.

Paradise Road

Glenn Close, Frances McDormand, Pauline Collins, Julianna Margulies, Cate Blanchette

Directed by Bruce Beresford
Rolling Stone: star rating
5 0
Community: star rating
5 0 0
April 11, 1997

Talk about laying it on thick. There is a factual basis to this World War II drama about women prisoners, captured by the Japanese, who form a vocal orchestra to reach the heavens while they grovel in the mud. What should have been an affecting film becomes a rank blend of sentiment and sadism in the hands of Bruce Beresford, the Australian writer and director. Beresford, who can blow hot (Driving Miss Daisy) or cold (Last Dance), strikes a sour note throughout.

Glenn Close, Frances McDormand, Pauline Collins, Julianna Margulies and Jennifer Ehle are just a few of the actress luminaries gathered to play the European, Australian and American women who fled Singapore after its occupation only to find their ship bombed and their rights ignored as the Japanese herd them into camps. Those women who choose to sleep with Japanese officers are billeted in style; those who don't must suffer gross indignities.

It's Close's and Collins' characters who come up with the idea for a vocal orchestra. No pop stuff, either — real classical pieces. The Japanese resist at first, cracking their gun butts into female jaws and midriffs, and devising tortures that involve beating, burning, impaling and beheading. Did such tortures exist? Yes. Did Beresford have to film them with such lip-smacking attention to brutal, race-baiting detail? I don't think so. Everything in this film feels overdone, from Close's noble suffering to McDormand's accent and bearing as a German doctor. Beresford locks the brilliant Best Actress Oscar winner (for Fargo) in a caricature out of Hogan's Heroes. Only Ehle, the lovely star of TV's Pride and Prejudice, finds the grace for restraint. The singing of the choir is gorgeous, but even here Beresford gooses our reactions, cutting to shots of hardened guards weeping. Didn't this cornball propaganda go out with wartime films like So Proudly We Hail!? It should have.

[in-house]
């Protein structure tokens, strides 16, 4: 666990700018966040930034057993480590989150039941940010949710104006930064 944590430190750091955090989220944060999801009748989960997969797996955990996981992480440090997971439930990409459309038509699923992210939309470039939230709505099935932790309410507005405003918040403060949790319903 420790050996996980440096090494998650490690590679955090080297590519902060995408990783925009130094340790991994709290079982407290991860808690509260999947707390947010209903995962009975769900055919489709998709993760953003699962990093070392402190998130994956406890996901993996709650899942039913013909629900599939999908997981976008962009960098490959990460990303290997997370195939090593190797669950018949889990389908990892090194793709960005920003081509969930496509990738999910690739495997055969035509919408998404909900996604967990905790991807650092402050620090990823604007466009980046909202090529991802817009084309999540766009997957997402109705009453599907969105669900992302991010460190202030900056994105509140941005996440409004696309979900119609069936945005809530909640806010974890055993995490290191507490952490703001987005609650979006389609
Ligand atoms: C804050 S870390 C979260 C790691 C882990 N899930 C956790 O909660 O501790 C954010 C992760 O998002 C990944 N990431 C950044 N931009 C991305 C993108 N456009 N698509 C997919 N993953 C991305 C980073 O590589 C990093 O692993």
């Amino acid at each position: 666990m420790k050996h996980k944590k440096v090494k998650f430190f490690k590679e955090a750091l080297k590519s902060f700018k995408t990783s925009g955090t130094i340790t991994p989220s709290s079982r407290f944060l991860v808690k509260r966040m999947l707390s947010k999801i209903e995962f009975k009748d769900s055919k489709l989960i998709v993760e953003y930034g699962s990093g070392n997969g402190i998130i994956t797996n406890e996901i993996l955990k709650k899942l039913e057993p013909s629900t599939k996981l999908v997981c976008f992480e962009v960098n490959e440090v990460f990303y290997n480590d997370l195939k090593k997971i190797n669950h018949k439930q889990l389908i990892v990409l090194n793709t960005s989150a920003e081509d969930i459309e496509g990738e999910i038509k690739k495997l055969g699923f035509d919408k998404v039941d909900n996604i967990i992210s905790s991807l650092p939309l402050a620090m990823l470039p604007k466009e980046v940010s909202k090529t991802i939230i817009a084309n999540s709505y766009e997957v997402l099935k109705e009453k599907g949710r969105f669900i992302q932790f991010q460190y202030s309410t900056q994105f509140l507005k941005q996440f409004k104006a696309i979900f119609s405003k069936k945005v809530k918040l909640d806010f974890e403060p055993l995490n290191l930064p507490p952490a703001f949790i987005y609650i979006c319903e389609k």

prev
Movie Review Main Next

ADD A COMMENT

Community Guidelines »
loading comments

loading comments...

COMMENTS

Sort by:
    Read More

    Movie Reviews

    More Reviews »
    Around the Web
    Powered By ZergNet
    Daily Newsletter

    Get the latest RS news in your inbox.

    Sign up to receive the Rolling Stone newsletter and special offers from RS and its
    marketing partners.

    X

    We may use your e-mail address to send you the newsletter and offers that may interest you, on behalf of Rolling Stone and its partners. For more information please read our Privacy Policy.

    Song Stories

    “Bird on a Wire”

    Leonard Cohen | 1969

    While living on the Greek island of Hydra, Cohen was battling a lingering depression when his girlfriend handed him a guitar and suggested he play something. After spotting a bird on a telephone wire, Cohen wrote this prayer-like song of guilt. First recorded by Judy Collins, it would be performed numerous times by artists incuding Johnny Cash, Joe Cocker and Rita Coolidge. "I'm always knocked out when I hear my songs covered or used in some situation," Cohen told Rolling Stone. "I've never gotten over the fact that people out there like my music."

    More Song Stories entries »
    www.expandtheroom.com